Darren Rob en inground pools, swimming pool maintenance 27/2/2018 · 1 min de lectura · ~10

Three Inground Pool Types To Consider For Your Home

If you have decided to add an inground pool to your backyard, you might be surprised to learn that there are three main types to choose from. Keep in mind that there are also variations of these three main types, providing you with even more options. This can be problematic when you have no idea what you’re doing, as you won’t be sure which pool will best meet the needs of your property and family. You’ve come to the right place for more information!

Three Inground Pool Types To Consider For Your Home

• Concrete

The most common inground pool material is steel-reinforced concrete that is used to form a shell. There are many reasons for this, including the fact that concrete is durable and porous (allowing the plaster-coated shell to hold water, provide stability and be replastered when required). A hole is first excavated in the backyard. Then, the sides and bottom are lined and framed with rebar (steel rods). They can be sculpted in nearly any shape imaginable, as well as steps, ramps and other features.

After the rebar is position, spraying a shotcrete or gunite finish creates the pool shell. This spray-on method helps contractors to craft the size and shape of the pool. There are various other finishes available, including: tile, stone and manmade textures.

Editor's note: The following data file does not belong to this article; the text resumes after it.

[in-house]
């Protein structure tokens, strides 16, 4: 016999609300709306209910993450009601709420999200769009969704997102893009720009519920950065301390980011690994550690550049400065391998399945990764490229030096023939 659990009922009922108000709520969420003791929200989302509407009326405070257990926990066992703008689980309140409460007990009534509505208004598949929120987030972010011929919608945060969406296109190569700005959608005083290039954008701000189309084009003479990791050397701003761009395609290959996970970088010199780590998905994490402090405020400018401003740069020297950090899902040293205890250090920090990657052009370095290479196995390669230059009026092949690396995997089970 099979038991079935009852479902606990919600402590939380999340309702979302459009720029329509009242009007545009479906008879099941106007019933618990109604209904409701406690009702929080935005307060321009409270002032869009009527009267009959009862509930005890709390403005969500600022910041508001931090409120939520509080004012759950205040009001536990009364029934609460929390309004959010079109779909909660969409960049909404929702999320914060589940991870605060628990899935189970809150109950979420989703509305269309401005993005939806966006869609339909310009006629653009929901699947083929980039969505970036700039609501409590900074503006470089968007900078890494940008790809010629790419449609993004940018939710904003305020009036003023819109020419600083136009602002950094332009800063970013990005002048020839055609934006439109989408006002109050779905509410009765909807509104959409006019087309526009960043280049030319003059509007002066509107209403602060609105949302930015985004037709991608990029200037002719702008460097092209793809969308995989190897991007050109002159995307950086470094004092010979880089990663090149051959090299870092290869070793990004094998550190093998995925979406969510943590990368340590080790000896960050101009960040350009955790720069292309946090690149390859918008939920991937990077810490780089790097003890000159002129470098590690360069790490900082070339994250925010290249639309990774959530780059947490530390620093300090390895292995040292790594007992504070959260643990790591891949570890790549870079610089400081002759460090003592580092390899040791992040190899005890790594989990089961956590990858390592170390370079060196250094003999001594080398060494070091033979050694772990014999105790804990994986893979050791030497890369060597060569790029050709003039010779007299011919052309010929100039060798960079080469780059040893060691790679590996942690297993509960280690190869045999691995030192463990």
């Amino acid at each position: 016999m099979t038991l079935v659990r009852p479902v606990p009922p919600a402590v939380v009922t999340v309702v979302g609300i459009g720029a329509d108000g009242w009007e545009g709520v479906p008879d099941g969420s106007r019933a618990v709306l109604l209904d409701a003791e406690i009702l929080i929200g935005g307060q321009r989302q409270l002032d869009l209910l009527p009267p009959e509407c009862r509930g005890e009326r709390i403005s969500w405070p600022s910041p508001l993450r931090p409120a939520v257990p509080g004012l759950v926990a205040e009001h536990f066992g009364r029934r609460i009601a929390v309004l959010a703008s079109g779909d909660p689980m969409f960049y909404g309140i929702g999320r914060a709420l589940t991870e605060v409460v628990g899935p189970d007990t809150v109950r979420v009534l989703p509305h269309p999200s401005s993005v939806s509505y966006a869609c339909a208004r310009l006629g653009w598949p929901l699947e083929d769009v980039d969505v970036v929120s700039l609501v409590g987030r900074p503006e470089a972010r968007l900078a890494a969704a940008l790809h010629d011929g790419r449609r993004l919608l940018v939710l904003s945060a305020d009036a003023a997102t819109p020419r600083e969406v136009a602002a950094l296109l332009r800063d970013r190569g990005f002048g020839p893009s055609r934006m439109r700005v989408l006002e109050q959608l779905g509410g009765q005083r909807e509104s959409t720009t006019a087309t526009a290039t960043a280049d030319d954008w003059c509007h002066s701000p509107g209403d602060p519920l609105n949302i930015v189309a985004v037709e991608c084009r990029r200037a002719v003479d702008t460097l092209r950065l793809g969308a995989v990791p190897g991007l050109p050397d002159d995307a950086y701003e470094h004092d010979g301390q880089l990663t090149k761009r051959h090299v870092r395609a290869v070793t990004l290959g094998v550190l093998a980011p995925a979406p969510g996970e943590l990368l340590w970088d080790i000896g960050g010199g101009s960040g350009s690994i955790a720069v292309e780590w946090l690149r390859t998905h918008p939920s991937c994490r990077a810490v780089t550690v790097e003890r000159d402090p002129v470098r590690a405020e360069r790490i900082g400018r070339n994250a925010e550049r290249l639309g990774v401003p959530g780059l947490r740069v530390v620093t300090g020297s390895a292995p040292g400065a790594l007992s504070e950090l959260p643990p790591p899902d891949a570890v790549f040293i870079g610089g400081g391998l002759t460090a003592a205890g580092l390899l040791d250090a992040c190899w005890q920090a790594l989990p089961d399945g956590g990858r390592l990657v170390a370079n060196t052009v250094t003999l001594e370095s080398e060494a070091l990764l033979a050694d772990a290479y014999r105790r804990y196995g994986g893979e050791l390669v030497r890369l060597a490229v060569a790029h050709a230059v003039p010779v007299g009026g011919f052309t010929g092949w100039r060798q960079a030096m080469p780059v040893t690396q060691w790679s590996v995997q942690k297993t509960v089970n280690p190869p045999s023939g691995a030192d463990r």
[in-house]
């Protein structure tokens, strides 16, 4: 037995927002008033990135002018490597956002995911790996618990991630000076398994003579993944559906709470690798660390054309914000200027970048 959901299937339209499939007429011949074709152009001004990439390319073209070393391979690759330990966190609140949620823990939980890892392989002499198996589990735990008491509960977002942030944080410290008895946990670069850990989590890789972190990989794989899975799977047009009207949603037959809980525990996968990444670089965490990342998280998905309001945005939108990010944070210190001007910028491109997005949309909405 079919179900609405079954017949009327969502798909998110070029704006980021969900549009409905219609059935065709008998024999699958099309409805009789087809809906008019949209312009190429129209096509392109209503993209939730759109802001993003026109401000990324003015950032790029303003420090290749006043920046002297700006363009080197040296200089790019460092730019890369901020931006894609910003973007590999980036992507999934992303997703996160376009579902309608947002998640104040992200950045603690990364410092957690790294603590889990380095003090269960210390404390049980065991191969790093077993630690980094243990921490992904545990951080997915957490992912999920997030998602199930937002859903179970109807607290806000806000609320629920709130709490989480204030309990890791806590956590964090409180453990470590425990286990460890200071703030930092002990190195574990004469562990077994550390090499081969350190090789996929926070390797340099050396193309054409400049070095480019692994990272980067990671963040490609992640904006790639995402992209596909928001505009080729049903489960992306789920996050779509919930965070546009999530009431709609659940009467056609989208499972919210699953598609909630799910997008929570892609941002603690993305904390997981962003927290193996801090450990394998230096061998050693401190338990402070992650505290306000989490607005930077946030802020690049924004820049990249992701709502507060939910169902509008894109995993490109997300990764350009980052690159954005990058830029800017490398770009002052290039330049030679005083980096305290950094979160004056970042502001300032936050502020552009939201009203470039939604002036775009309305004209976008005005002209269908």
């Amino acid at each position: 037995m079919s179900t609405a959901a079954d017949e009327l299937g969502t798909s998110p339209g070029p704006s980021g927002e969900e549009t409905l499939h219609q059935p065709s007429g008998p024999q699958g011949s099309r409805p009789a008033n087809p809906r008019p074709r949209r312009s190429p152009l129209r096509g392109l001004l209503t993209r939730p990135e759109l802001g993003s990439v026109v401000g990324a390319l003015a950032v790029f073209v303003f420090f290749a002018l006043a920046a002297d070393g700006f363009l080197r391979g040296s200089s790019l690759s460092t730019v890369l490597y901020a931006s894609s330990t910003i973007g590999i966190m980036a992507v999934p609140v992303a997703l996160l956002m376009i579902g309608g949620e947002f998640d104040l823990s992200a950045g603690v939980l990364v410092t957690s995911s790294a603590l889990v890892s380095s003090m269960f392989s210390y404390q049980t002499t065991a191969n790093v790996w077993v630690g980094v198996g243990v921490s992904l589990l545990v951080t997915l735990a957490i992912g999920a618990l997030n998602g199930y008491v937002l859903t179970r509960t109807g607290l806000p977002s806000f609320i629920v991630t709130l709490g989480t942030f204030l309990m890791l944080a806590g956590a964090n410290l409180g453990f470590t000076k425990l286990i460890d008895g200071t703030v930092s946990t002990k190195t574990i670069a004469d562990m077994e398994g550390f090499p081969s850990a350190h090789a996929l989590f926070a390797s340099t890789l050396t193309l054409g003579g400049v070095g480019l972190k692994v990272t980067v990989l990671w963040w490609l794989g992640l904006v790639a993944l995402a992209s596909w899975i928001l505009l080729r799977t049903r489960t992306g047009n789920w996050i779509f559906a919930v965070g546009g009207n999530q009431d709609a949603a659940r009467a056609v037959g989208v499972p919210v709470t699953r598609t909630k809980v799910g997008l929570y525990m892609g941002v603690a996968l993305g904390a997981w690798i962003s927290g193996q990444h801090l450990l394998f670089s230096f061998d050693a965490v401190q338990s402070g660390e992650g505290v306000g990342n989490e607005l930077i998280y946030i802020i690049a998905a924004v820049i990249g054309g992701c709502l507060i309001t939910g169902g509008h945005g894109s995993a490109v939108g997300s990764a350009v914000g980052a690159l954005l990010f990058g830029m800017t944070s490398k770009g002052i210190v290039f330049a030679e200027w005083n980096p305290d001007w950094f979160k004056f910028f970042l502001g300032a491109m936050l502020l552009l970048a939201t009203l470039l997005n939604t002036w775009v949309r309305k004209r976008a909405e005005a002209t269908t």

• Fibreglass

A pool made from fibreglass will come as a large, one-piece shell that is delivered by truck and positioned into the excavated hole with the help of a crane. Unlike concrete shells, fibreglass ones are readymade, which means that you can rarely request a custom design. Most manufacturers do, however, offer many shapes and sizes to ensure that you’re able to find a match for your backyard. Any steps, spas and benches are usually preformed and their positioning cannot be altered.

The use of fibreglass makes the construction process quick and easy. Its smooth interior surface is slick, making it difficult for algae to cling to, and it is prone to deteriorating after 10 to 15 years of exposure. Recoating is not easy, as it often cannot grip to the old one.

• Vinyl

The third and final material that we wish to discuss, vinyl inground pools are built with a metal or plastic frame set into the excavated hole. Prefab supporting walls or panels made from plastic, steel or aluminium are joined to the frame, making a form that is then lined with heavy vinyl in order to create the shell. The bottom of the vinyl liner sits on a bed of sand or a similar material, whilst the top is held down by the coping (which creates a finished edge).

As with other materials we’ve discussed, vinyl is prone to deteriorating with long-term exposure to the el